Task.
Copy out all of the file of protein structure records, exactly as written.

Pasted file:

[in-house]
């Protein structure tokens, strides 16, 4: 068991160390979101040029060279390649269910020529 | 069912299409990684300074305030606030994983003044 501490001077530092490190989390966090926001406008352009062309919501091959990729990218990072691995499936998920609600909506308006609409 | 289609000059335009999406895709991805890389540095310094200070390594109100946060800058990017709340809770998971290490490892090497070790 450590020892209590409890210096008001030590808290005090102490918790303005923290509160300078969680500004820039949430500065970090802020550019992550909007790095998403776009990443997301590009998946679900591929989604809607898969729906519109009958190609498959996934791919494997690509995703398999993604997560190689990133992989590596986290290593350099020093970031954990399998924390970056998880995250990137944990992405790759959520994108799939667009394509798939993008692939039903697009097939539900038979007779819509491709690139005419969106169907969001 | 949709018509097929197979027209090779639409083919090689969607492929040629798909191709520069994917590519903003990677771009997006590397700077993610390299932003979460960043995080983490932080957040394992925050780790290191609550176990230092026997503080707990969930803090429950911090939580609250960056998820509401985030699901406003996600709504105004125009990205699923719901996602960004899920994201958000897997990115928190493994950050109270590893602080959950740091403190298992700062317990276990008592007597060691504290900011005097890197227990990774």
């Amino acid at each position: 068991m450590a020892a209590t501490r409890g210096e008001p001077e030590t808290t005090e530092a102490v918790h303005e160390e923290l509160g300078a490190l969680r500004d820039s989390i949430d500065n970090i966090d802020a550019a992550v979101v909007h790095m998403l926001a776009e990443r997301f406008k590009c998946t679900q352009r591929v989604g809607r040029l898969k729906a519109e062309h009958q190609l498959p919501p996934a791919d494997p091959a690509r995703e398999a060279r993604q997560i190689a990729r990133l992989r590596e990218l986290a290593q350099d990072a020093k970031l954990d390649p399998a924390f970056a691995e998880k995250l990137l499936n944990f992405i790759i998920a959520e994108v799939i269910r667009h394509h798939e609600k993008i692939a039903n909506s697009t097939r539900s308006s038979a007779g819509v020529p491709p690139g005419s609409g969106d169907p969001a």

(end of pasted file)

[in-house]
């Protein structure tokens, strides 16, 4: 068991160390979101040029060279390649269910020529 | 069912299409990684300074305030606030994983003044 501490001077530092490190989390966090926001406008352009062309919501091959990729990218990072691995499936998920609600909506308006609409 | 289609000059335009999406895709991805890389540095310094200070390594109100946060800058990017709340809770998971290490490892090497070790 450590020892209590409890210096008001030590808290005090102490918790303005923290509160300078969680500004820039949430500065970090802020550019992550909007790095998403776009990443997301590009998946679900591929989604809607898969729906519109009958190609498959996934791919494997690509995703398999993604997560190689990133992989590596986290290593350099020093970031954990399998924390970056998880995250990137944990992405790759959520994108799939667009394509798939993008692939039903697009097939539900038979007779819509491709690139005419969106169907969001 | 949709018509097929197979027209090779639409083919090689969607492929040629798909191709520069994917590519903003990677771009997006590397700077993610390299932003979460960043995080983490932080957040394992925050780790290191609550176990230092026997503080707990969930803090429950911090939580609250960056998820509401985030699901406003996600709504105004125009990205699923719901996602960004899920994201958000897997990115928190493994950050109270590893602080959950740091403190298992700062317990276990008592007597060691504290900011005097890197227990990774």
């Amino acid at each position: 068991m450590a020892a209590t501490r409890g210096e008001p001077e030590t808290t005090e530092a102490v918790h303005e160390e923290l509160g300078a490190l969680r500004d820039s989390i949430d500065n970090i966090d802020a550019a992550v979101v909007h790095m998403l926001a776009e990443r997301f406008k590009c998946t679900q352009r591929v989604g809607r040029l898969k729906a519109e062309h009958q190609l498959p919501p996934a791919d494997p091959a690509r995703e398999a060279r993604q997560i190689a990729r990133l992989r590596e990218l986290a290593q350099d990072a020093k970031l954990d390649p399998a924390f970056a691995e998880k995250l990137l499936n944990f992405i790759i998920a959520e994108v799939i269910r667009h394509h798939e609600k993008i692939a039903n909506s697009t097939r539900s308006s038979a007779g819509v020529p491709p690139g005419s609409g969106d169907p969001a």